Sheltering in Place Is Harder Than I Anticipated
Today’s news is yesterday’s news, and I am sick of yesterday’s news. I am more disturbed by the news now than I was five minutes ago. Let me clarify.
This news — specifically about the coronavirus — didn’t affect me as much before. I have been living in a bubble, and my bubble just burst. I have been living as if the coronavirus won’t ever get me. As if I were invincible. I’ve been living with the mindset that nothing will get past me and wreak havoc on my family, friends, or me. Not even this giant that I can’t see.
But moving past this virus doesn’t necessarily mean contracting the virus, getting sick, and recovering. I just found out it can mean so much more. It is bigger than anything I anticipated.
We can feed off each others’ fears, eventually making them our own. As people with Parkinson’s, we don’t need more to worry about, thank you very much. Thankfully, I haven’t taken fears others are struggling with and made them my own.
However, getting past this virus may be harder than I anticipated. I didn’t expect to get a phone call from one of my kids who thinks it best to hole up at home with his family as much as possible. They are sheltering in place.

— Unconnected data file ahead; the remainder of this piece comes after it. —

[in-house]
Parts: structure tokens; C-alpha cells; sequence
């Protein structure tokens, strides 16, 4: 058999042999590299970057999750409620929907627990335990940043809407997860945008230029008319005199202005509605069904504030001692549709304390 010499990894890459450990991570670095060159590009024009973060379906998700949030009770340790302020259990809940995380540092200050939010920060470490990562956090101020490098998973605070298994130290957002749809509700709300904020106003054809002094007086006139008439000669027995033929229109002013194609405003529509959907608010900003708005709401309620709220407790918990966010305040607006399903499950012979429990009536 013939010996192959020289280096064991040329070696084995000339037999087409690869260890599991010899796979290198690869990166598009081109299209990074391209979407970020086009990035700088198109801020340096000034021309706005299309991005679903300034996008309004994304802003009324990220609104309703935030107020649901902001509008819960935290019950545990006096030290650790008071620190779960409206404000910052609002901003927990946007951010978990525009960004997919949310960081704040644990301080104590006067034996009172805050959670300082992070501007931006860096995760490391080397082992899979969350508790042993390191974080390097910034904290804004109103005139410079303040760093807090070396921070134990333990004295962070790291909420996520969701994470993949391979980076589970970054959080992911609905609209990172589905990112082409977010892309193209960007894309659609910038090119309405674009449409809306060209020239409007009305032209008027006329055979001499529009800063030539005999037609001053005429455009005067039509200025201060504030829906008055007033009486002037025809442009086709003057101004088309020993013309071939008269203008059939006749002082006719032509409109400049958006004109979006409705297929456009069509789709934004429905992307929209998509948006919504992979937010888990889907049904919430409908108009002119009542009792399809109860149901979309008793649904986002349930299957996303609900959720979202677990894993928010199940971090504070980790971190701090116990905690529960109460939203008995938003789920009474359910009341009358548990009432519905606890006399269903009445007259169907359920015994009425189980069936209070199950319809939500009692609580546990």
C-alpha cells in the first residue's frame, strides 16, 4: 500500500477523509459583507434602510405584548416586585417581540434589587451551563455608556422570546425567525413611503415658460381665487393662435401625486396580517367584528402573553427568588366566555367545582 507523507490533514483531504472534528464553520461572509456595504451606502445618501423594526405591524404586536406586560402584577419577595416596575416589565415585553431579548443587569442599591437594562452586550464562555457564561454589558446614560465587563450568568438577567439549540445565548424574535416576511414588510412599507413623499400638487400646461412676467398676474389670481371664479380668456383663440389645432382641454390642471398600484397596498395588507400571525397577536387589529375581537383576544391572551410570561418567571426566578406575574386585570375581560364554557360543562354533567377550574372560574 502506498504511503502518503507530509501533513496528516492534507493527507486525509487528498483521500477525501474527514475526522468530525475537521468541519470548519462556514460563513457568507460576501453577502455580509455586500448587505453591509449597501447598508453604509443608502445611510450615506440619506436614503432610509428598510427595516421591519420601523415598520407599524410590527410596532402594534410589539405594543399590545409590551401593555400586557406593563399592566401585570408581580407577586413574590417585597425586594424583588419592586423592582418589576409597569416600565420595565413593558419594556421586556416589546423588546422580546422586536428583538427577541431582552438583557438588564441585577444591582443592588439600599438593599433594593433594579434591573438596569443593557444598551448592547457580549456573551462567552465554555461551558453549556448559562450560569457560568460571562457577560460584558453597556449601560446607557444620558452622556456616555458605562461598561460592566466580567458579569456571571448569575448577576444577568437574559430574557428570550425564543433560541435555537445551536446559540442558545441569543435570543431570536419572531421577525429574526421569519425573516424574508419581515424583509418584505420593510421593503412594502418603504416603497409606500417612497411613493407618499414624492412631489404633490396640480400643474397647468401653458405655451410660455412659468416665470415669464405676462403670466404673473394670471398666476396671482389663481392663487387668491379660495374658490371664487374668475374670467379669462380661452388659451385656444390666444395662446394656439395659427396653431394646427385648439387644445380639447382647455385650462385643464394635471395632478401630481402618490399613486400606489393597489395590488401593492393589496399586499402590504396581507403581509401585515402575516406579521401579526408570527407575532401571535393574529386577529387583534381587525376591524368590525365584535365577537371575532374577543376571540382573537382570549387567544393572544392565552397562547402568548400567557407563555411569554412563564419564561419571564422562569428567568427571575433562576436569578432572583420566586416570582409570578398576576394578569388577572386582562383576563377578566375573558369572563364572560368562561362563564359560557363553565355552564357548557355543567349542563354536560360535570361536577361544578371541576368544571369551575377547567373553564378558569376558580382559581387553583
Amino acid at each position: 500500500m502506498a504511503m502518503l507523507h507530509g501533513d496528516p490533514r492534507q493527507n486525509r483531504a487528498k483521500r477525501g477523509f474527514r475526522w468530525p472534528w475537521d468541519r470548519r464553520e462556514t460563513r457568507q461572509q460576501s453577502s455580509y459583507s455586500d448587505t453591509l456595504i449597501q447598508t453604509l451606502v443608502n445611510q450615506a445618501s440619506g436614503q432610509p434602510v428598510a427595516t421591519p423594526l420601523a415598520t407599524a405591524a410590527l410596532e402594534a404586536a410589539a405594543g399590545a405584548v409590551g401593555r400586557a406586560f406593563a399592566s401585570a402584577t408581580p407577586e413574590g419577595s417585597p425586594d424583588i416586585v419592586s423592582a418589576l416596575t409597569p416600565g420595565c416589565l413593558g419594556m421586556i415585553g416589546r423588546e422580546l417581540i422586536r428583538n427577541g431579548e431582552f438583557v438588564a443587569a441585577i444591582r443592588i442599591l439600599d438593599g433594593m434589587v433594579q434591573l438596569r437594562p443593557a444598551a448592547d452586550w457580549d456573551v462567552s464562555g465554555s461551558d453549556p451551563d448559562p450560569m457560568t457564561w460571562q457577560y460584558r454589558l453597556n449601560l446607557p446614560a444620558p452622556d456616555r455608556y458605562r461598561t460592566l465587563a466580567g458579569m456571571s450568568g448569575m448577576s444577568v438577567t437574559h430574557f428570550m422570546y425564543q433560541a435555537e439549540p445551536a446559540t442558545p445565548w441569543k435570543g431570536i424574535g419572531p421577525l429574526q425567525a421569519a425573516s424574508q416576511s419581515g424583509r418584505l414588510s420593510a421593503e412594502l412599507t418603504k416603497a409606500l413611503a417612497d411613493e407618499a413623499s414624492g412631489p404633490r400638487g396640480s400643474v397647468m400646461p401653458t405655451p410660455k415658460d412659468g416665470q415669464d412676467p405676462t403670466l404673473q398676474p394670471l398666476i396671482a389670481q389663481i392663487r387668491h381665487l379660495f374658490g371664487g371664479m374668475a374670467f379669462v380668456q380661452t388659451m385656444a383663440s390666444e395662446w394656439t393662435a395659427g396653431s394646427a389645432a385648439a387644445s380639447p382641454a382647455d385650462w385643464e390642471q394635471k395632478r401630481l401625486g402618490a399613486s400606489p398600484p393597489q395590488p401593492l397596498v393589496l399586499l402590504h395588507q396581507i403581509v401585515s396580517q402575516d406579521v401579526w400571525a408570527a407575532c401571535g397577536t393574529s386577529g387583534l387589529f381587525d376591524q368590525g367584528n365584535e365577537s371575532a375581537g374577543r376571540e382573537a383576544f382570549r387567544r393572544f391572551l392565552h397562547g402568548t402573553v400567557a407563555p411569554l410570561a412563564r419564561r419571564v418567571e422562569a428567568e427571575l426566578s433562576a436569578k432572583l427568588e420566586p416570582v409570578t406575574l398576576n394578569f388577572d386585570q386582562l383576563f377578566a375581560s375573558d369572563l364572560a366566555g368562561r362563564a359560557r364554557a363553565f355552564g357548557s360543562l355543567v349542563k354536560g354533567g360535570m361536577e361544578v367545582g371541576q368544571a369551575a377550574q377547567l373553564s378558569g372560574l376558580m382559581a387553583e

That means no grandson for possibly three weeks or more. I realize my family is not trying to snatch my grandkids away from me. My son is merely sheltering his family. Instead of catering to Grammy’s whims and wishes, he is taking his family under his wing and protecting them until this storm is over. I am proud of him but I am angry at this virus.
It reminds me somewhat of Parkinson’s. The virus and the disease do as they please, giving no thought to what we may want.
We have to “shelter in place” in our life with Parkinson’s. We have to take precautions to not overdo it, to keep our immune systems as healthy as possible, to try to keep up with our exercise programs at home, and to stay connected to others as much as we can (via FaceTime, telephone, etc.) until this is over. Because today’s news could very well still be tomorrow’s news.
Note: Parkinson’s News Today is strictly a news and information website about the disease. It does not provide medical advice, diagnosis or treatment. This content is not intended to be a substitute for professional medical advice, diagnosis, or treatment. Always seek the advice of your physician or another qualified health provider with any questions you may have regarding a medical condition. Never disregard professional medical advice or delay in seeking it because of something you have read on this website. The opinions expressed in this column are not those of Parkinson’s News Today or its parent company, BioNews Services, and are intended to spark discussion about issues pertaining to Parkinson’s disease.